How the metaverse is blurring the lines between TV, theater and gaming
As part of The Drum’s Metaverse Deep Dive, we hear from the film, TV, theater and gaming industries about the opportunity to bring these worlds together.
National Theatre immersive play All Kinds of Limbo
Pan-industry collaboration is needed to seize the fruitful opportunities the metaverse is set to bring to the entertainment market.
Garry Williams of production company Unit9 calls it the new major broadcast medium, saying: ”First, there was print, then the radio, TV, internet and, now, the metaverse.”
A swathe of metaverse-related TV shows are already gaining traction, such as Alter Ego and sci-fi NFT series GenZeroes from Van Helsing actor Aleks Paunovic. In film, VX producers are using metaverse technology and software developer Unreal Engine to create 3D assets.
Theater companies have been on the cutting edge of developing immersive entertainment, says Williams, calling the National Theatre a “trailblazer when it comes to introducing immersive technology”.
John Cassy is the founder of immersive entertainment studio Factory 42. He says innovation in this space has led to the “blending of the boundary between gaming, TV, and film”.
Cassy’s team – which recently executed The Green Planet immersive experience – comprises triple-A computer game coders, software developers, art leads, architects, experiential producers and TV execs. “It’s a real mixture of people coming together – an amazing creative challenge and quite painful at times as everyone has to work out how each other works.”
He says: “You need incredibly strong technologists, but you need massively good storytellers and people who understand audiences. If you can combine those things together then you have a really good shot at making something engaging that audiences will be prepared to give their time and money to.”
Theater and the metaverse go hand-in-hand
There is a natural alignment between live theater and how you develop in virtual reality says Toby Coffey, the head of digital development for the National Theatre. “The whole creative team working in theater is used to working in a 360 environment. In the theater, every audience member has their own unique view and everyone working in it knows that and has to create accordingly.
“People from the theater industry just naturally step into the immersive world and don’t necessarily find these new methods as an obstacle but a huge opportunity.”
Coffey leads the Immersive Storytelling Studios at the National Theatre and has shepherded VR productions including Wonder.Land and All Kinds of Limbo. He tells The Drum that he can conceive a version of the National Theatre in the metaverse, but questions what that might look like. Would it take the form of a digital incarnation of the building on the Southbank or be something entirely new?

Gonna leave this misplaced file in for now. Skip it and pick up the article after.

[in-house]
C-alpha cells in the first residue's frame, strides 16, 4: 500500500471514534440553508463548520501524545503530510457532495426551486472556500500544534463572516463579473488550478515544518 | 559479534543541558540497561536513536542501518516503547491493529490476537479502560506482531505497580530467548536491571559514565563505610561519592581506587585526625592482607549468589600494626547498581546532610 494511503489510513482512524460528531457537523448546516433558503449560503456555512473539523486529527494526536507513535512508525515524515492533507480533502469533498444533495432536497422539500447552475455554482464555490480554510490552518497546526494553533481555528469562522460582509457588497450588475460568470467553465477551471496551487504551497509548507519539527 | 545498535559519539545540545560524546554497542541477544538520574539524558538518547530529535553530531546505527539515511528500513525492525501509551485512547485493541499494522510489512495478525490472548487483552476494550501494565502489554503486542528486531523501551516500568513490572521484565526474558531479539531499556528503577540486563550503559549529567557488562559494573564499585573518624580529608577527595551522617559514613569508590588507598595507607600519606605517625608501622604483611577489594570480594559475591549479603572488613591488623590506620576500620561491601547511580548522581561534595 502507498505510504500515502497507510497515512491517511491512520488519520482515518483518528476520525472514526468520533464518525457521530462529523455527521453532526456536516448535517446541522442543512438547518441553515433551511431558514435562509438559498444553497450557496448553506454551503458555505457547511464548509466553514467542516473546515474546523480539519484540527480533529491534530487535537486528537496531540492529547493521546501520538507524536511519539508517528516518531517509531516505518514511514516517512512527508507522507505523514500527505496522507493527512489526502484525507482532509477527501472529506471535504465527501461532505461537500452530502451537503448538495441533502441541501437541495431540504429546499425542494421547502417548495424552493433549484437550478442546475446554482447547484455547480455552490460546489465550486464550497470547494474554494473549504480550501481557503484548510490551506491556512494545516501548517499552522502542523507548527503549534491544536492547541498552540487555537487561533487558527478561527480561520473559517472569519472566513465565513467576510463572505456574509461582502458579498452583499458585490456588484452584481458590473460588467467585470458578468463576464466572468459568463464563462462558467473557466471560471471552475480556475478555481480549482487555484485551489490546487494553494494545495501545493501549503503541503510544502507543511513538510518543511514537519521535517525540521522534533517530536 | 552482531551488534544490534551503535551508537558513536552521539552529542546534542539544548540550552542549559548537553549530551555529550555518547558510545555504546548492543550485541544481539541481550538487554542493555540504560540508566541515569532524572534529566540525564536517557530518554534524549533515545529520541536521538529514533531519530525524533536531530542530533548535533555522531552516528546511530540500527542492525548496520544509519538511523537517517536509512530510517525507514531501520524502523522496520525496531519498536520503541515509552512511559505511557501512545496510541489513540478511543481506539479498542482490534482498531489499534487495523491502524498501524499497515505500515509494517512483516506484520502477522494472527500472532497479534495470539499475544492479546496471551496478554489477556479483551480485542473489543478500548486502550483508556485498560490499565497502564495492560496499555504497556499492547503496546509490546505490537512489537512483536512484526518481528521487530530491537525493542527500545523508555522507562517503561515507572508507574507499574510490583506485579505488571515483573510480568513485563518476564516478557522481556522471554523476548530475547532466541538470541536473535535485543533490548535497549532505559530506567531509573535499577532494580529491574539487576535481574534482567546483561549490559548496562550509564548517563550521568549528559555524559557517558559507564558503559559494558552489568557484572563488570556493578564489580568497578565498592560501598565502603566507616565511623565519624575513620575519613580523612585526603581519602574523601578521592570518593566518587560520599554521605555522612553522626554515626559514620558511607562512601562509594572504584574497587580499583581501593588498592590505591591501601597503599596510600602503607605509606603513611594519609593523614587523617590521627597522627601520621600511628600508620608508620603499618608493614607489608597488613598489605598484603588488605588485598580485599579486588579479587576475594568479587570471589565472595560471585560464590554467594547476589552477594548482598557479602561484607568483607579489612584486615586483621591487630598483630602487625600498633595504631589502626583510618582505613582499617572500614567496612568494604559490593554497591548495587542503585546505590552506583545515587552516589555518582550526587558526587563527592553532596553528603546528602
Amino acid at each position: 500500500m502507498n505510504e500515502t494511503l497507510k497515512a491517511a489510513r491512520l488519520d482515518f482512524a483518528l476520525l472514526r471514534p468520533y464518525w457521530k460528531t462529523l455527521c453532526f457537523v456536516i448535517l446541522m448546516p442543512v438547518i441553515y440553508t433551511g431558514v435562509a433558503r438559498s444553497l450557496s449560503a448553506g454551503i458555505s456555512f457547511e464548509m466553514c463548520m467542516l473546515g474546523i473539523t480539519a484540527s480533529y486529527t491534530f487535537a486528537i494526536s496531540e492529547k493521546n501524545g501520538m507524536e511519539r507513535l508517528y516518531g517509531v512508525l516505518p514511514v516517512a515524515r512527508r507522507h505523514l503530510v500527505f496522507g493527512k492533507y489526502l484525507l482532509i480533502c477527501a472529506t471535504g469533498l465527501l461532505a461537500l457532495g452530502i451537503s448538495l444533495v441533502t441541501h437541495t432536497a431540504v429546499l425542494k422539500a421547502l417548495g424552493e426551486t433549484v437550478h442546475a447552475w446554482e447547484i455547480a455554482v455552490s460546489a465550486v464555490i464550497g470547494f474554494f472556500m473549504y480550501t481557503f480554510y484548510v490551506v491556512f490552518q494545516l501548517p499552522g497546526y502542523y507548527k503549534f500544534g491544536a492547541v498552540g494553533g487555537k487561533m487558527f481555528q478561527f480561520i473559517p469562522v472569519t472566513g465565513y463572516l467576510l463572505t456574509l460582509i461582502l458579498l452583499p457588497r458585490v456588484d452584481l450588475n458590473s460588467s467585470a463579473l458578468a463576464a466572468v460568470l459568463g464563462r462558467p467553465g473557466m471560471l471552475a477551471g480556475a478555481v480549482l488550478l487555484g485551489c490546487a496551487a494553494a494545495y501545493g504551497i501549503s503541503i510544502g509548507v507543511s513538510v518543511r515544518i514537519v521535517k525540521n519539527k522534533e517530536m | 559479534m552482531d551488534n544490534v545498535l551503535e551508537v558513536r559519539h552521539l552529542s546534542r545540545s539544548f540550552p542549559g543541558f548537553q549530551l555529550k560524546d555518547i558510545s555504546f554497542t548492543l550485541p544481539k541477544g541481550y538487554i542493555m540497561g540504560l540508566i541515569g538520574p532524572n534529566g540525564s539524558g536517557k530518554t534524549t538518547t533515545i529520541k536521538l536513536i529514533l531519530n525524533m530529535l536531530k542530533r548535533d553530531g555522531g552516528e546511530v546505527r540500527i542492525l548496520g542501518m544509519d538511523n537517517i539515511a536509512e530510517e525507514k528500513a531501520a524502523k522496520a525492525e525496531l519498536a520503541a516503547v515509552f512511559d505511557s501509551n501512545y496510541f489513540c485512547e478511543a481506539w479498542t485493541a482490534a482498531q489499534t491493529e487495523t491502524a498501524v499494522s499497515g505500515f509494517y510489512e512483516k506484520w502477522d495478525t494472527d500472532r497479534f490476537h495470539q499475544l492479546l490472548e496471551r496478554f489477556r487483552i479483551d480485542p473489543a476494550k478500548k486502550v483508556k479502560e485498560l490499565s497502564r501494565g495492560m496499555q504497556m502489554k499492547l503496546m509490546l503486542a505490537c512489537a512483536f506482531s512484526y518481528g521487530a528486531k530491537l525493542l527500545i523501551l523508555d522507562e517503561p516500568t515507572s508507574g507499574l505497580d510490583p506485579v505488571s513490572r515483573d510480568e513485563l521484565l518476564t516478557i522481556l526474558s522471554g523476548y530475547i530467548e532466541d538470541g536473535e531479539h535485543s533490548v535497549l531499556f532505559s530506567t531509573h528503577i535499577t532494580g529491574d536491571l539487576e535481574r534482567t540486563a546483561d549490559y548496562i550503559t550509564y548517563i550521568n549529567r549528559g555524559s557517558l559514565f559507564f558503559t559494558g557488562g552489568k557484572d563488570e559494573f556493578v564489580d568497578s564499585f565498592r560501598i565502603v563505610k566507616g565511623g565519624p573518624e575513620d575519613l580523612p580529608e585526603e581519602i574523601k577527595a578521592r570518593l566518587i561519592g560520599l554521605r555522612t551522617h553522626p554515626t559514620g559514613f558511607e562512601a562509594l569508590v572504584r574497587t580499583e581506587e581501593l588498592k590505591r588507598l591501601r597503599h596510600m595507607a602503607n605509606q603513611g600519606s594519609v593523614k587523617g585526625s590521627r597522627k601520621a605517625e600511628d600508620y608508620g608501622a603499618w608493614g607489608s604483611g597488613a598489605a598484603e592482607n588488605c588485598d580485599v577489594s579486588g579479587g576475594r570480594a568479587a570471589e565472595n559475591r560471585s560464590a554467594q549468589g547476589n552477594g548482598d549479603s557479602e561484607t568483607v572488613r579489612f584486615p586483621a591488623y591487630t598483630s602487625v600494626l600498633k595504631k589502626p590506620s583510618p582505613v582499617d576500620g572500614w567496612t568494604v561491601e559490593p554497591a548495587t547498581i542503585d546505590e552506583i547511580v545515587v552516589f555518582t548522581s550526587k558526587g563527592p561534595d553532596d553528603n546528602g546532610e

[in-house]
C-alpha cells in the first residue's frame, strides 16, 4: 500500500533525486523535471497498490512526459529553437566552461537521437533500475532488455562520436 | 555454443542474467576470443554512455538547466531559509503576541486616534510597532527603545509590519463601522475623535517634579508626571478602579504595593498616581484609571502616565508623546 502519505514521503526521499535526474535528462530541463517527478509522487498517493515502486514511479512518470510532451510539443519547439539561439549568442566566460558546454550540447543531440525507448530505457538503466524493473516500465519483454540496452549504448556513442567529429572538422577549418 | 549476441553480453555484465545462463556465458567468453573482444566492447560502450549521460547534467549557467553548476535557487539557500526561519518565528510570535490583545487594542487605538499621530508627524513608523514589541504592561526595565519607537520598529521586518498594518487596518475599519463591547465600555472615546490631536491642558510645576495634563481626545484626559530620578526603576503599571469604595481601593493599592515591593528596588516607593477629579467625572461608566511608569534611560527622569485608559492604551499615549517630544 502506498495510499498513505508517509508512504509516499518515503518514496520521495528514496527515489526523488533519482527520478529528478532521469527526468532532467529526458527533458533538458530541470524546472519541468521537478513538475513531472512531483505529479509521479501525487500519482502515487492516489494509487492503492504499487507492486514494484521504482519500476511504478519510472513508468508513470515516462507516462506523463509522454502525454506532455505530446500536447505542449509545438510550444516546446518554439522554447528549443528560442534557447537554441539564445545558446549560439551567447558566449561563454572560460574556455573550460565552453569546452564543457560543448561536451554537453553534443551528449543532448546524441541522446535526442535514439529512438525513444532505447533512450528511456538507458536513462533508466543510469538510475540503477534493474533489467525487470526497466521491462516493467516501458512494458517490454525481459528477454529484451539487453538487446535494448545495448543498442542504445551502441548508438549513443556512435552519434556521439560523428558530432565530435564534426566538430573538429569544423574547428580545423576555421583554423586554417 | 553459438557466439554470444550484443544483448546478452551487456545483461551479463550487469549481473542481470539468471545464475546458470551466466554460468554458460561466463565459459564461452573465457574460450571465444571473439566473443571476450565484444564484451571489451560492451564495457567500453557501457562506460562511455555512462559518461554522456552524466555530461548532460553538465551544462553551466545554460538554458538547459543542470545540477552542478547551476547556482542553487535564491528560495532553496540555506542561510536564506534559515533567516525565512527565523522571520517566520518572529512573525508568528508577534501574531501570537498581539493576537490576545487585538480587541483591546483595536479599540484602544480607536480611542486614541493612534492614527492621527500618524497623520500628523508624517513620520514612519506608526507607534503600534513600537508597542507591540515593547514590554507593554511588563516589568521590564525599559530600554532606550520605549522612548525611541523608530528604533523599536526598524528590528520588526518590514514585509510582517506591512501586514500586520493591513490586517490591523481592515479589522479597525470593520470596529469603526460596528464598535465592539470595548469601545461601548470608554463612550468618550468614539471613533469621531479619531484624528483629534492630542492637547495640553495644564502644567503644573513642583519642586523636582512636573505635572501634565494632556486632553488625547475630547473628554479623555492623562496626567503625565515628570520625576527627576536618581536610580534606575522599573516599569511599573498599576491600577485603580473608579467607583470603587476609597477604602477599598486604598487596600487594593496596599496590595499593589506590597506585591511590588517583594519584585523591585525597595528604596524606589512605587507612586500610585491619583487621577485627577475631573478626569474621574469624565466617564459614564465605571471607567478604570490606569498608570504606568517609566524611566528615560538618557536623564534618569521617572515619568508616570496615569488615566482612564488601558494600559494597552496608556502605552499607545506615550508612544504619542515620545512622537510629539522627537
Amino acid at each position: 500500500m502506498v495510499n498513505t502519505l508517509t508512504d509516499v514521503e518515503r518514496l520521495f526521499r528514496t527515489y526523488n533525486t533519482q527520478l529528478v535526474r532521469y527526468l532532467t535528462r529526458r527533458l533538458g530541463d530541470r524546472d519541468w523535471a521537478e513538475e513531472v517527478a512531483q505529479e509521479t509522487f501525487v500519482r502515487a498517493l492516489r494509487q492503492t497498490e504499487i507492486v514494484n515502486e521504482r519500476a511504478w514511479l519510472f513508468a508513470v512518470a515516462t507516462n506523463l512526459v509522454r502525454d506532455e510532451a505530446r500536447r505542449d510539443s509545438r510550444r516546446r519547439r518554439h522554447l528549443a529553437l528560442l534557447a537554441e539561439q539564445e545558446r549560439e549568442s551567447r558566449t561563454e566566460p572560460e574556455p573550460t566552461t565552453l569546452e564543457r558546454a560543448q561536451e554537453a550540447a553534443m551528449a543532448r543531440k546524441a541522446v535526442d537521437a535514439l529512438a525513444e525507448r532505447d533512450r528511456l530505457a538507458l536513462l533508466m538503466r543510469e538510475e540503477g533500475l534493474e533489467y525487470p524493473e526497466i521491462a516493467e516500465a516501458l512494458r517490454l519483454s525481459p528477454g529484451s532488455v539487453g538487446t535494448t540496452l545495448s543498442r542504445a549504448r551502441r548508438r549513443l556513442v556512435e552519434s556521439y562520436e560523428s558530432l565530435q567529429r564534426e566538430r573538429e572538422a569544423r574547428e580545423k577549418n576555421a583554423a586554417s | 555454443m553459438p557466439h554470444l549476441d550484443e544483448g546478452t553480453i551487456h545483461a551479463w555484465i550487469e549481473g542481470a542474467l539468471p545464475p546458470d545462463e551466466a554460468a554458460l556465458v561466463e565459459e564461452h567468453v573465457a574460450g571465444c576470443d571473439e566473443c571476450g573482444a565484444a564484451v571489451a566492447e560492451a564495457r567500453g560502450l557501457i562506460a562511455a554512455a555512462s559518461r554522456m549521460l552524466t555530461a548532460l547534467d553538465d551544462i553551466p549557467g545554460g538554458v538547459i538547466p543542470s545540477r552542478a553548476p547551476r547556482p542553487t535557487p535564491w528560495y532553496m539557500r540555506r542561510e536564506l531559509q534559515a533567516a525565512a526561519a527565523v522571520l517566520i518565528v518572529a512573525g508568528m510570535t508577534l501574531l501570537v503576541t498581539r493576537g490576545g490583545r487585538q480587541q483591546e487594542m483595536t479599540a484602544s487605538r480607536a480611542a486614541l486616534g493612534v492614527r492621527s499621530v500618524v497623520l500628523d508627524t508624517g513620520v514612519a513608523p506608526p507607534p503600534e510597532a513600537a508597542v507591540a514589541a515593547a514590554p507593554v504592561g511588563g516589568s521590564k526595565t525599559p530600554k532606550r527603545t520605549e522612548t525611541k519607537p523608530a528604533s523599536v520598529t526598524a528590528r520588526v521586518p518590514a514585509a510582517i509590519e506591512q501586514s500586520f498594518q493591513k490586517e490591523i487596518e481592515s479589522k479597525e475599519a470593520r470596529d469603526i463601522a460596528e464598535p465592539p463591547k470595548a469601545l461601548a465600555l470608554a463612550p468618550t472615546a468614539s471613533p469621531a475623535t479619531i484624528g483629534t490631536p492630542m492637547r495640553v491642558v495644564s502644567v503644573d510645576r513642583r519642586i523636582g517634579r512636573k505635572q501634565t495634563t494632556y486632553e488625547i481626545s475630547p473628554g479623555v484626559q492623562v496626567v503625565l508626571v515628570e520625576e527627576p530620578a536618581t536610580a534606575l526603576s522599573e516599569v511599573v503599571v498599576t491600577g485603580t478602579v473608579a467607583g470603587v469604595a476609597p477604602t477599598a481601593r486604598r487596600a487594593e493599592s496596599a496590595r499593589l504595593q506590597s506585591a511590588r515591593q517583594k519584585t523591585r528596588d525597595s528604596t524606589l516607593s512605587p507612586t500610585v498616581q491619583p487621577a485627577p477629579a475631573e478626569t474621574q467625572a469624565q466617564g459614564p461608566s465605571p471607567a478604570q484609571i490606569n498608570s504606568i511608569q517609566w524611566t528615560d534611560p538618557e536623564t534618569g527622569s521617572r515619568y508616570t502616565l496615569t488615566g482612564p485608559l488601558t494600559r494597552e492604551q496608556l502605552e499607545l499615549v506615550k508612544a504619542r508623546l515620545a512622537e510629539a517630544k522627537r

And when it comes to monetization, Coffey says “the distribution and financial models are still in development,” but adds many of the ways to monetize in the metaverse are the same traditional methods such as ticket sales, advertising and memberships.
Gen Z might be driving virtual spaces, but in theater Coffey says it is watched by all demographics: “There is a real danger in this type of work to direct it to a particular audience, but we shouldn’t assume it’s just for young people.”
Is the metaverse needed to sustain TV audiences?
For the commercial arm of UK broadcaster ITV, the metaverse is now an integral part of its long-term strategy to retain younger audiences. Its digital partnerships controller Pathman Ruthirapathy says: “The metaverse isn’t a little experiment that is short term. It’s for us to deliver against our wider TV strategy in both commercial and where we think the future lies.”
ITV acquired Metavision in 2021 and had its first foray into the space with a John Lewis/I’m a Celebrity play in Fortnite and Ruthirapathy says the acquisition “validates” everything the broadcaster is trying to do.
“The metaverse isn’t a vanity project for ITV, it’s something we think is right from a commercial perspective. This is a calculated and thoughtful look into what the future might be for our audiences.”
Film franchises and NFTs
Nick Pringle, the senior vice-president and executive creative director at R/GA London, says film companies are leveraging the metaverse to create “deeper franchise immersion“.
He says the metaverse provides the opportunity for franchises to be gamified and monetized through NFTs, pointing to examples such as the Matrix franchise selling 100,000 avatar NFTs at $50 each and the Warner Bros/Roblox partnership that has seen the Master Moley animation launch a Welcome to Moletown game in Roblox, as well as the In The Heights musical launching with a Roblox party.
For more on the exciting new opportunities for marketers in this rapidly evolving space, check out The Drum’s Metaverse hub.